My arch trellises run between my raised beds creating a long tunnel. I secure the bottom of each wire mesh panel to my beds with wooden strapping and 3 inch screws. I zip tie the tops of the panels together to form the arch shape of the trellis.
The best vegetables to grow in a raised garden bed with trellis
I grow many types of vegetables vertically. Certain types, like pole beans, peas, and cucumbers climb the trellis using tendrils or by twining around the supports. Others, like indeterminate tomatoes aren’t natural climbers and I tie the plants to the trellis throughout the growing season. When selecting vegetable varieties for your raised garden bed with trellis be sure to read the descriptions carefully. They should be vining, not bush varieties to ensure they will climb the trellis. I also like to include vining annual flowers to grow vertically with my vegetable plants. Easy vining annuals include climbing nasturtiums and morning glories.
6 vegetables to grow in a raised garden bed with trellis
- Pole beans – Pole beans, like Emerite, are vigorous, productive, and delicious. I grow a rainbow of pole beans on arch trellises and wire mesh trellises.
- Peas – Crisp sweet peas are a garden treat and I love growing tall types up my wire mesh trellises. My go-to pea is Sugar Snap which grows up to 7 feet tall. Most peas benefit from a trellis and there are snap, shell, and snow types available from seed catalogs.
- Cucumbers – Cucumber plants can take up a lot of garden space which is why I love growing them on a trellis. Look for vining varieties like Lemon, Suyo Long, and Lisboa which quickly cover a trellis and yield a heavy crop of crisp cucumbers.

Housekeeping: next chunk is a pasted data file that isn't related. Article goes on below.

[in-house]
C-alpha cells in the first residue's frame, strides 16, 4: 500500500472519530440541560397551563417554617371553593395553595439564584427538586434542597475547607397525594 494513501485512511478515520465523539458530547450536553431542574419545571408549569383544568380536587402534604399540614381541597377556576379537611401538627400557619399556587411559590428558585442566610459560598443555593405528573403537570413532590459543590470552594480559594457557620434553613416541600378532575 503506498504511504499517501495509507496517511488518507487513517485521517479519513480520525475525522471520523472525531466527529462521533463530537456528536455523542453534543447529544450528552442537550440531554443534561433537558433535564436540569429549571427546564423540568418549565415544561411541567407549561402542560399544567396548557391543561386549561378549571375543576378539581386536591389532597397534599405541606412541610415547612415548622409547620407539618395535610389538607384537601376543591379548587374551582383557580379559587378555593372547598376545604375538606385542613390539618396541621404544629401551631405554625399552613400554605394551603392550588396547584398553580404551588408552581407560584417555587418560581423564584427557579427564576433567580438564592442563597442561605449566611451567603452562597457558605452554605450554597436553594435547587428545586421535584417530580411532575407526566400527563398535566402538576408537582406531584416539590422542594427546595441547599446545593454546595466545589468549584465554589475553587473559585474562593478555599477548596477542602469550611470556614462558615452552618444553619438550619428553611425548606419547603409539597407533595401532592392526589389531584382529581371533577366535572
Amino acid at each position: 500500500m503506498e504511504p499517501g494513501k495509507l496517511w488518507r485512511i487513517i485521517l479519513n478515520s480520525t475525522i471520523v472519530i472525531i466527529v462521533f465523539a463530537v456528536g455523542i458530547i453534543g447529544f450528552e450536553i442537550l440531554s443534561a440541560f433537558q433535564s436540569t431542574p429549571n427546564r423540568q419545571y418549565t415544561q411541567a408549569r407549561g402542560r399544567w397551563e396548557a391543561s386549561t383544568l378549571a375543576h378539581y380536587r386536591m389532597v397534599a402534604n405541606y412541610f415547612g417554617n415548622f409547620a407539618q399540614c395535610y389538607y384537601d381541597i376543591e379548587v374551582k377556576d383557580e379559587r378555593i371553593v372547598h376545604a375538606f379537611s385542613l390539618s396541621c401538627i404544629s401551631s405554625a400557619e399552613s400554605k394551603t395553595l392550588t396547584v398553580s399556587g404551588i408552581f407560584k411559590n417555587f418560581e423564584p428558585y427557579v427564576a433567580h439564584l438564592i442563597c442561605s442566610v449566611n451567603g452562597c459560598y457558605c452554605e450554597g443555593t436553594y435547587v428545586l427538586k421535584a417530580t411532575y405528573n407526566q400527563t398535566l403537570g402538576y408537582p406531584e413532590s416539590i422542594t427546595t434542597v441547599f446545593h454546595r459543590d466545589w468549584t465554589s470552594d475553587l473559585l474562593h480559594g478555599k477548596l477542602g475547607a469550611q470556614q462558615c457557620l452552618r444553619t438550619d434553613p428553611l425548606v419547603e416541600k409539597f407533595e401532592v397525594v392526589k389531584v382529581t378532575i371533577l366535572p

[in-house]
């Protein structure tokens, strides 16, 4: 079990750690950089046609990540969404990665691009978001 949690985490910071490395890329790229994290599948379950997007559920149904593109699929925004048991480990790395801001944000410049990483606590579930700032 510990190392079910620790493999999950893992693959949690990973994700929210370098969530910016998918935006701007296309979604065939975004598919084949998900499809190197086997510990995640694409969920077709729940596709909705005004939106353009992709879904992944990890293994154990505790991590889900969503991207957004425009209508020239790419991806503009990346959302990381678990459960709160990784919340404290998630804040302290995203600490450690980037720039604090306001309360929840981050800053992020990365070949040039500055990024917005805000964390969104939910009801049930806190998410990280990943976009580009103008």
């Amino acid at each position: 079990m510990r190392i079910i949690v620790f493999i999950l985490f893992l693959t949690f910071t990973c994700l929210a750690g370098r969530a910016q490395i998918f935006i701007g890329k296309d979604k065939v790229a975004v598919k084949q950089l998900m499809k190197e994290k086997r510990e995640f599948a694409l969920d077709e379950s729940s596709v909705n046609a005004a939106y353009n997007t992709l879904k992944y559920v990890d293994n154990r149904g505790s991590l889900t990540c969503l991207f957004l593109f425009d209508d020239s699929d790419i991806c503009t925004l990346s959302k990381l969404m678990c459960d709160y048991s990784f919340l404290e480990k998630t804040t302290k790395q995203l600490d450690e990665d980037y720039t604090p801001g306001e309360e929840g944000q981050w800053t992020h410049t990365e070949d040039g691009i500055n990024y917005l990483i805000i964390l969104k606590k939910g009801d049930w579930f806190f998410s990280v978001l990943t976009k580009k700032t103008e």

- Indeterminate tomatoes – Often called vining tomatoes, indeterminate varieties can grow up to 7 feet tall and produce a crop over a long season. I tie the fresh growth of indeterminate tomatoes to their trellis every 7 to 10 days with garden twine.
- Squash and pumpkins – Like cucumbers squash and pumpkin plants may be bush or vining. For a raised bed trellis choose vining varieties like Zucchetta Trombolina zucchini, Cucuzzi Italian summer squash, or Baby Boo pumpkins. The fruits of large-fruited varieties may need additional support when grown on a trellis. Add slings to accommodate the weight of the growing fruits.
- Melons – Small fruited watermelons and muskmelons are also a good crop to grow on a trellis. I often grow Carosello melons, a type of muskmelon, on string or wire trellises. If growing small-fruited watermelons vertically I recommend slinging the fruits to support their weight.
For more information on vertical gardening be sure to check out these articles:
- How to build a DIY cattle panel garden arch
- Cucumber trellis ideas and tips
- The best vegetables for a trellis
- Vertical vegetable gardening on pole bean tunnels
Are you interested in a raised garden bed with trellis?